On September 25, 1982, Thục conditionally consecrated the former Old Catholic bishop, Christian Datessen. It is alleged that during this period, Archbishop Thục consecrated various individuals of dubious character and of independent Catholic and Old Catholic tendency, allegations which were never substantiated. Many of these dubious persons claimed to have "collected" multiple lines of apostolic succession, from several churches and sects, Catholic, Jacobite and Eastern Orthodox. The claims of these supposedly consecrated individuals were refuted by sources close to Archbishop Thục, going as far as to say the questionable persons claiming to have been consecrated by Thục, especially a certain "Bishop Roux", falsely claimed having been consecrated by Archbishop Thục.[34] Other persons close to Thục say that on the dates of the supposed consecrations, Thục had been with them in a different country and not where the alleged consecration by Thục supposedly had taken place. It should be noted that these claims were made after Thục's death.

Apart from the bishops consecrated by Thục with papal mandates in Vietnam, Thục consecrated five bishops at Palmar de Troya, three sedevacantists in 1981, and provided an episcopal ordination sub conditione to three clerics, who presented themselves to Thục as former Old Catholics intent on joining the traditionalist faction of the Roman Catholic Church. These eleven bishops consecrated by Thục proceeded to consecrate other bishops for various Catholic splinter groups, many of them sedevacantists.

Shortly after the Datessen consecration, Archbishop Thục departed for the United States at the invitation of Bishop Louis Vezelis O.F.M., a Franciscan former missionary priest who had agreed to receive Episcopal Consecration by the Thục line Bishop George J. Musey, assisted by Co-Consecrators, Bishop Moisés Carmona y Rivera of Acapulco, Mexico, and Bishops Adolfo Zamora and Roberto Martínez of Mexico City, Mexico in order to provide Bishops for an "imperfect Council" which was to take place later in Mexico in order to elect a legitimate Pope from among themselves. Archbishop Thuc took up residence in Bishop Vezelis' New York State friary for a short time after this photo was taken.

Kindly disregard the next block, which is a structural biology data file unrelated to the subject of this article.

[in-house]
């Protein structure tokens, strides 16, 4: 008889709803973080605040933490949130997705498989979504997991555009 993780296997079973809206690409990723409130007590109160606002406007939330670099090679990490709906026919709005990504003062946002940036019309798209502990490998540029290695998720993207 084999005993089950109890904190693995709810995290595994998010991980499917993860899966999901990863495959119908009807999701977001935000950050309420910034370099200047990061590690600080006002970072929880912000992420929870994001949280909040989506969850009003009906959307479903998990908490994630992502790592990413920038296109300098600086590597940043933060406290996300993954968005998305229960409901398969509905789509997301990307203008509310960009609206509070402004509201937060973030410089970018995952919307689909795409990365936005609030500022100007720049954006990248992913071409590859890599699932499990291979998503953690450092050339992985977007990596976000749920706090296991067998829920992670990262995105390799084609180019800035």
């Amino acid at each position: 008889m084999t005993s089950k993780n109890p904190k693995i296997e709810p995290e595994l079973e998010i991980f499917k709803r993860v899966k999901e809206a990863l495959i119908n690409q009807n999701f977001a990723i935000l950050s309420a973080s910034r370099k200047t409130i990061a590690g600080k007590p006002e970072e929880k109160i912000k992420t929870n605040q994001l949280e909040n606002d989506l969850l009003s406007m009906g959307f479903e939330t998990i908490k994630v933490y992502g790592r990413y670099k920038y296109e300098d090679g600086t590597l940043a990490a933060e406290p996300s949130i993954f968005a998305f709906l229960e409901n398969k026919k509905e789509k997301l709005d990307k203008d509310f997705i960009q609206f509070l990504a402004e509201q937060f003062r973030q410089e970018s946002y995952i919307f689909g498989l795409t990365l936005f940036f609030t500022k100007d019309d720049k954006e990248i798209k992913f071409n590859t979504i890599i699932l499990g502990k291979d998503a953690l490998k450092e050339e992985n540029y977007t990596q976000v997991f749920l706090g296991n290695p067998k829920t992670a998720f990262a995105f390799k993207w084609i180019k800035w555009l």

End of lifeEdit

It is alleged (by the Vezelis group in particular) that Archbishop Thục was "abducted" by a group of Vietnamese priests while he was in New York and was taken to a Vietnamese Roman Catholic monastery in Missouri, where he was kept from contact with sedevacantists. A range of wild conspiracy theories exist about Thục's disappearance from the sedevacantist movement. It is equally possible that Thục joined his Vietnamese confrères after coming to the conclusion that his involvement in sedevacantism was not proper, or possibly just for nostalgic reasons. It is known that Thục posed in clerical garb with more conservative Vietnamese "Novus Ordo" clerics (priests and one bishop) during this period (1982–1984).[35] His Vietnamese Roman Catholic countrymen in exile continued, despite the illicit episcopal consecrations and despite his (formerly) open sedevacantism, to view Thục with the greatest respect. This veneration might be linked to the assassination of his brother-president in 1963. An ethnically Vietnamese website exists honouring Thục, but mentions nothing about the illicit episcopal consecrations.[36]

It is possible he returned to union with Pope John Paul II and abjured his former position of Sedevacantism, although this can neither be confirmed nor denied with certainty. Under these uncertain circumstances, Archbishop Thục died at the monastery of the Vietnamese American religious Congregation of the Mother Co-Redemptrix on December 13, 1984, at Carthage, Missouri.

ControversyEdit

Validity controversyEdit